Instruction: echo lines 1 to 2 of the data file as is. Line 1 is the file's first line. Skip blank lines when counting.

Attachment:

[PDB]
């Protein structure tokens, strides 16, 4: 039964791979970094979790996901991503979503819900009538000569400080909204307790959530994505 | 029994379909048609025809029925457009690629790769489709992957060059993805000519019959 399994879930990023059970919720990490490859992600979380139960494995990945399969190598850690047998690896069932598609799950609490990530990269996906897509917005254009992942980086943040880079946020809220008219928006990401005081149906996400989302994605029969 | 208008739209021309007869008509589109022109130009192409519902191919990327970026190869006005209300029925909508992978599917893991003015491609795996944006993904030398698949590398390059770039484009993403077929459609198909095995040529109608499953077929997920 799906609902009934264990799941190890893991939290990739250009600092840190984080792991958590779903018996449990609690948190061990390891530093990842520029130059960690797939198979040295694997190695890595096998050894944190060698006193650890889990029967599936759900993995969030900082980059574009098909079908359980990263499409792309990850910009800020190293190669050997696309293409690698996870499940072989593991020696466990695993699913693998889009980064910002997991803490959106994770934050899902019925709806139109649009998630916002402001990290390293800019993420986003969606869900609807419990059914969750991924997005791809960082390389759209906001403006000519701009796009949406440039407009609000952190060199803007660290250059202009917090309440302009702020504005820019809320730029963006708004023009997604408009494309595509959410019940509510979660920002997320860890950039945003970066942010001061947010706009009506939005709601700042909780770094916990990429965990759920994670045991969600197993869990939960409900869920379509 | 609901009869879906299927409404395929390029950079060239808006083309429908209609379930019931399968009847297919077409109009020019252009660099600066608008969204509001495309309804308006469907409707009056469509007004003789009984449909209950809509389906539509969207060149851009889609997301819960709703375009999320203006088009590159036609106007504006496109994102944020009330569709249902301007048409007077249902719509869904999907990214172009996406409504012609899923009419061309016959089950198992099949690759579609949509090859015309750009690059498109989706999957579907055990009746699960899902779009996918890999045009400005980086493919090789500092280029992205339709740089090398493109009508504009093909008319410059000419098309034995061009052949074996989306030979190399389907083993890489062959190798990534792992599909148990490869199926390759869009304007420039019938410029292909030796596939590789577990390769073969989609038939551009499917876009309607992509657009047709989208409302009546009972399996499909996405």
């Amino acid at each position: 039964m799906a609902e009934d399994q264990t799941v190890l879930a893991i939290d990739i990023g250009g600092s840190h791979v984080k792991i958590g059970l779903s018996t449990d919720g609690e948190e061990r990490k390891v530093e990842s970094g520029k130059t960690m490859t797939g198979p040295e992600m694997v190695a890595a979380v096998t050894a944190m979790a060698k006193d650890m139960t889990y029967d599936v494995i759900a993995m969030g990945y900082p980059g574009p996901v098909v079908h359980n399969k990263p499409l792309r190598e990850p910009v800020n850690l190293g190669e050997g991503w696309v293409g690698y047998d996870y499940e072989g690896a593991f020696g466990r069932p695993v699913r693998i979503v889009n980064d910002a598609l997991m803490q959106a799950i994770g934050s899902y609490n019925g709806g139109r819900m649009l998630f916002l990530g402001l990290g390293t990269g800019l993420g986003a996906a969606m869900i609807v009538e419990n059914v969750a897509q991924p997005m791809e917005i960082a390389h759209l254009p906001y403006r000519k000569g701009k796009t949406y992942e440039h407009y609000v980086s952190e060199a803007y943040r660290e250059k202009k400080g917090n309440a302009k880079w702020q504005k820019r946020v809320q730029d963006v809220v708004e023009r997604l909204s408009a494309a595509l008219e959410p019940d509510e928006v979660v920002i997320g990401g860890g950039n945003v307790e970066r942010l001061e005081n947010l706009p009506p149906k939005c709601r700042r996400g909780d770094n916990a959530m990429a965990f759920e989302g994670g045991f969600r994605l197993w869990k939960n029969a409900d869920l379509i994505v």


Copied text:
[PDB]
């Protein structure tokens, strides 16, 4: 039964791979970094979790996901991503979503819900009538000569400080909204307790959530994505 | 029994379909048609025809029925457009690629790769489709992957060059993805000519019959 399994879930990023059970919720990490490859992600979380139960494995990945399969190598850690047998690896069932598609799950609490990530990269996906897509917005254009992942980086943040880079946020809220008219928006990401005081149906996400989302994605029969 | 208008739209021309007869008509589109022109130009192409519902191919990327970026190869006005209300029925909508992978599917893991003015491609795996944006993904030398698949590398390059770039484009993403077929459609198909095995040529109608499953077929997920 799906609902009934264990799941190890893991939290990739250009600092840190984080792991958590779903018996449990609690948190061990390891530093990842520029130059960690797939198979040295694997190695890595096998050894944190060698006193650890889990029967599936759900993995969030900082980059574009098909079908359980990263499409792309990850910009800020190293190669050997696309293409690698996870499940072989593991020696466990695993699913693998889009980064910002997991803490959106994770934050899902019925709806139109649009998630916002402001990290390293800019993420986003969606869900609807419990059914969750991924997005791809960082390389759209906001403006000519701009796009949406440039407009609000952190060199803007660290250059202009917090309440302009702020504005820019809320730029963006708004023009997604408009494309595509959410019940509510979660920002997320860890950039945003970066942010001061947010706009009506939005709601700042909780770094916990990429965990759920994670045991969600197993869990939960409900869920379509 | 609901009869879906299927409404395929390029950079060239808006083309429908209609379930019931399968009847297919077409109009020019252009660099600066608008969204509001495309309804308006469907409707009056469509007004003789009984449909209950809509389906539509969207060149851009889609997301819960709703375009999320203006088009590159036609106007504006496109994102944020009330569709249902301007048409007077249902719509869904999907990214172009996406409504012609899923009419061309016959089950198992099949690759579609949509090859015309750009690059498109989706999957579907055990009746699960899902779009996918890999045009400005980086493919090789500092280029992205339709740089090398493109009508504009093909008319410059000419098309034995061009052949074996989306030979190399389907083993890489062959190798990534792992599909148990490869199926390759869009304007420039019938410029292909030796596939590789577990390769073969989609038939551009499917876009309607992509657009047709989208409302009546009972399996499909996405």